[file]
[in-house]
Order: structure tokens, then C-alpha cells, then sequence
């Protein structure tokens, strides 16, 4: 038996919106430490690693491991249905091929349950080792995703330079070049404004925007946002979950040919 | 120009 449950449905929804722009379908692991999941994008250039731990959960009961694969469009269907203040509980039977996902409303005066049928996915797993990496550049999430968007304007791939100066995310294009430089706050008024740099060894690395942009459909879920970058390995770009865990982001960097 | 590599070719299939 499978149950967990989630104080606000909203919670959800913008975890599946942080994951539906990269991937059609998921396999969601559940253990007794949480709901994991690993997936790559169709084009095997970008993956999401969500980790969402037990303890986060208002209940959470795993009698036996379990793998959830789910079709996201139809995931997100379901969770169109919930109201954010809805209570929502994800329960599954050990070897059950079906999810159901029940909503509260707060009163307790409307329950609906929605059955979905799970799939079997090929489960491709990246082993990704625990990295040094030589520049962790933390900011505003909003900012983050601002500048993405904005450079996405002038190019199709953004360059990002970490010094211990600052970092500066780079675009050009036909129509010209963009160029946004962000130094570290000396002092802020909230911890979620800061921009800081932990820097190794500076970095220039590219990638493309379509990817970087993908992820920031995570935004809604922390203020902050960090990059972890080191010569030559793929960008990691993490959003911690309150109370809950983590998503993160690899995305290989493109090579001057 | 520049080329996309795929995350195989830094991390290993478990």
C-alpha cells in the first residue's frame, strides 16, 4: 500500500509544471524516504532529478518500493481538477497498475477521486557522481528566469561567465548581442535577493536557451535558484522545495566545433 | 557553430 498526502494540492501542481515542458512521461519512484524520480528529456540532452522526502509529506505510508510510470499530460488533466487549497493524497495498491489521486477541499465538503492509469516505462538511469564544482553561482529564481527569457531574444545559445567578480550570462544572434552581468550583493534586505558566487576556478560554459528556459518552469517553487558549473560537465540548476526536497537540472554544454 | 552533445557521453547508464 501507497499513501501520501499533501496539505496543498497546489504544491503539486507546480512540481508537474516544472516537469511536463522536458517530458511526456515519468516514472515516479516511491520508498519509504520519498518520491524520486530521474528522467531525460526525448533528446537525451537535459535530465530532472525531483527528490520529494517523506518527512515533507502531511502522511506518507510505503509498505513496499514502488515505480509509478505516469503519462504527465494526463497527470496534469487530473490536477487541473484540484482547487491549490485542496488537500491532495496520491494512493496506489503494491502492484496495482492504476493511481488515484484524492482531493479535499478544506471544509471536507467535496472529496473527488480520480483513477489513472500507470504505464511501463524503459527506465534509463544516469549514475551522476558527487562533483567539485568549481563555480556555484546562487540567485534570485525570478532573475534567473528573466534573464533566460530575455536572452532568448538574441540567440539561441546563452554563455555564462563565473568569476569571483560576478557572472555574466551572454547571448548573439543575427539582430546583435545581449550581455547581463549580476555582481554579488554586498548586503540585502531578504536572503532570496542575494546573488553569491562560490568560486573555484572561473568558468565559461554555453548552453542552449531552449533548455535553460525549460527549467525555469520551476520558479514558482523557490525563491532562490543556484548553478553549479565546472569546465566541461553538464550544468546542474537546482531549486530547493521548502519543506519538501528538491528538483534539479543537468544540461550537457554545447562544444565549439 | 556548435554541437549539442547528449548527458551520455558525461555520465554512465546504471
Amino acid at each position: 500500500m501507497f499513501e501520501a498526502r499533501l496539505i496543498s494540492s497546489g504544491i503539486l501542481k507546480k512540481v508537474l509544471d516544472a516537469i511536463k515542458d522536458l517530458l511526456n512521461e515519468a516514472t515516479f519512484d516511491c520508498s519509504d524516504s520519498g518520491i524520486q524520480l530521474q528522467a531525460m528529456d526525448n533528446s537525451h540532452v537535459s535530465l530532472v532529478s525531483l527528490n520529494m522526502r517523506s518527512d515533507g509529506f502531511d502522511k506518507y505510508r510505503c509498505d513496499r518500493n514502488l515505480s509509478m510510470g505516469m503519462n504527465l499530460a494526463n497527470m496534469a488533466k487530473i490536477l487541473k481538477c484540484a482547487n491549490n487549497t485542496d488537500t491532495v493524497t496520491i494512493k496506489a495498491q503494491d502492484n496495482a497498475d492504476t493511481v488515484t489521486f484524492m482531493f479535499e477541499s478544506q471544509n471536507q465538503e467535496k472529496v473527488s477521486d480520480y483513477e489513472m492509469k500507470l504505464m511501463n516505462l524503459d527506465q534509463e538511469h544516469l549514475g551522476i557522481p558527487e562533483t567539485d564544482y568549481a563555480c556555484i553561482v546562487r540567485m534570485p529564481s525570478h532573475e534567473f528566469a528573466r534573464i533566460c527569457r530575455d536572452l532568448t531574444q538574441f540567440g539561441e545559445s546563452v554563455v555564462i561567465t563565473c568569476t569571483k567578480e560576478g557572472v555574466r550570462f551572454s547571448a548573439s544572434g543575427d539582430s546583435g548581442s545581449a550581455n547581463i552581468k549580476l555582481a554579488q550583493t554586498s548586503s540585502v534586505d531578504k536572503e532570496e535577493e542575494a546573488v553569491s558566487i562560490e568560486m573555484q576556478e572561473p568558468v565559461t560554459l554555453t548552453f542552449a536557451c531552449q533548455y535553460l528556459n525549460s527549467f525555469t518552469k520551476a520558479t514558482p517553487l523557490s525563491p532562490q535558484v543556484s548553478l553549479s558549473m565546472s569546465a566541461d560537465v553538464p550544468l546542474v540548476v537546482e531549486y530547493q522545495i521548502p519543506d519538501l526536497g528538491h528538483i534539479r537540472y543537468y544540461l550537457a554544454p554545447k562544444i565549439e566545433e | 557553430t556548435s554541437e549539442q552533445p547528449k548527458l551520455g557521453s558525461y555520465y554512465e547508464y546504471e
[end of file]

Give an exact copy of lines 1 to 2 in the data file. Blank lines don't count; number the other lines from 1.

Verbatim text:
[in-house]
Order: structure tokens, then C-alpha cells, then sequence